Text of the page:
Today’s it’s my brother’s birthday and I think of him in New York City, celebrating another day.
I think of all the people we cannot see who think of us when we can’t imagine anyone thinking of us.
I think of the tiny prayers we hold in our hearts. The ones that we want to take root in the January ground, growing when the light is short and the days are cold.
I think of the tree I loved. The one that we cut down. How its roots remain underground, battling with the grass, trying to grow some more. The tree still shelters me, even though it’s glorious leaves no longer shade me as I sit on my porch. Even the memory of how I loved to look at its understory sustains me.
My childhood still sustains me. The way my brother taught me about acceptance, one song and small speech at a time. How we could listen to a song we liked on the radio. How he’d drive past home, tell us we needed to keep driving to hear the song.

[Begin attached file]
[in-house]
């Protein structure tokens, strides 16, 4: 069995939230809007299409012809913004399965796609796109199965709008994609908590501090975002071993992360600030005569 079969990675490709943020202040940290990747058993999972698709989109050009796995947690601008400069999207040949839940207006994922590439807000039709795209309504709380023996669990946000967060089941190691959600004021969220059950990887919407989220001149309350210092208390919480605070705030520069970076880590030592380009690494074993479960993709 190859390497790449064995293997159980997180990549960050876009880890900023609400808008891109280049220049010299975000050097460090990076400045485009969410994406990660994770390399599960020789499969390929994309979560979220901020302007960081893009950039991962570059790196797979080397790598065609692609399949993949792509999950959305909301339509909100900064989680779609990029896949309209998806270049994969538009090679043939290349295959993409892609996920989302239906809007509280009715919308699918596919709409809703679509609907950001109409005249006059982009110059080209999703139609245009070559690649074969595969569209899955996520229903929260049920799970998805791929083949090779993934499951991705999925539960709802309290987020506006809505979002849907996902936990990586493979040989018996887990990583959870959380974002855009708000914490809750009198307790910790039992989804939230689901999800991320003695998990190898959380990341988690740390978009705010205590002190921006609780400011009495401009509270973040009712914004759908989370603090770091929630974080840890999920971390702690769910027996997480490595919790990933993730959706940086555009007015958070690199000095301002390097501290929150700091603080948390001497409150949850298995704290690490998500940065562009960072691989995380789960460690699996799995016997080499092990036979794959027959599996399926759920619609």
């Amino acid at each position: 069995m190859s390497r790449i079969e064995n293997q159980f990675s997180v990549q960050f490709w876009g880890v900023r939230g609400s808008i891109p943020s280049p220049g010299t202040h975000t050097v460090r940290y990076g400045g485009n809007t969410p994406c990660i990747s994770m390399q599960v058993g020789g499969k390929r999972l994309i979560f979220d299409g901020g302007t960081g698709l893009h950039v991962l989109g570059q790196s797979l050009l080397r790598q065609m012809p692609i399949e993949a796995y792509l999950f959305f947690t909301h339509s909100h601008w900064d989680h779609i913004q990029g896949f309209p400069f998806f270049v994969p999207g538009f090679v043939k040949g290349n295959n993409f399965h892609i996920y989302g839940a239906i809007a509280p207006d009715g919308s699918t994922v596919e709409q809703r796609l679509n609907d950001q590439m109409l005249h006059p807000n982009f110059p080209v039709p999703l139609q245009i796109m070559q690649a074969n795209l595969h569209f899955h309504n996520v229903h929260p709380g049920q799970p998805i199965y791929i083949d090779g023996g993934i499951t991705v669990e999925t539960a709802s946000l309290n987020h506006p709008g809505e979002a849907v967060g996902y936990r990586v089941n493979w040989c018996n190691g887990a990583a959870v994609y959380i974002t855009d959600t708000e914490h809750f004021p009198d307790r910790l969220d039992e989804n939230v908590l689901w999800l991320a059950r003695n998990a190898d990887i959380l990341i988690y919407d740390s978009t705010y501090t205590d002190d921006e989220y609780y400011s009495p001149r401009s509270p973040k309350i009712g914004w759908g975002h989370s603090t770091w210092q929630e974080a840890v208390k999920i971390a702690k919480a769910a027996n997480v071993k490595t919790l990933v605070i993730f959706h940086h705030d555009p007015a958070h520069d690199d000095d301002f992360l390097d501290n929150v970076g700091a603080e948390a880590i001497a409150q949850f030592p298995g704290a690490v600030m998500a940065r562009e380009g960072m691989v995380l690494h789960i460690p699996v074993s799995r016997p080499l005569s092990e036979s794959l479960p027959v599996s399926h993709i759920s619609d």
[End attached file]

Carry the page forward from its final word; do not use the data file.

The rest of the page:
How my Uncle Bobby remains right here with me. He’s the one who taught us to sing and play and appreciate The Rolling Stones. How he called out in the dark at the movie theater during “War Games.” “Kiss her!” he yelled.
Kiss her! I think of that so often. Turn up the radio when a song you like starts to play. Car dance. Sing loud. Take the joy of this moment and soak in it. Make that joy your understory when the light is short. Celebrate your birthday in New York City with the woman who loves you now. I see you walking the earth. I love you. It’s your birthday. My understory travels with you when you least expect it. I turn up the radio and sing (badly). I keep driving while the song plays.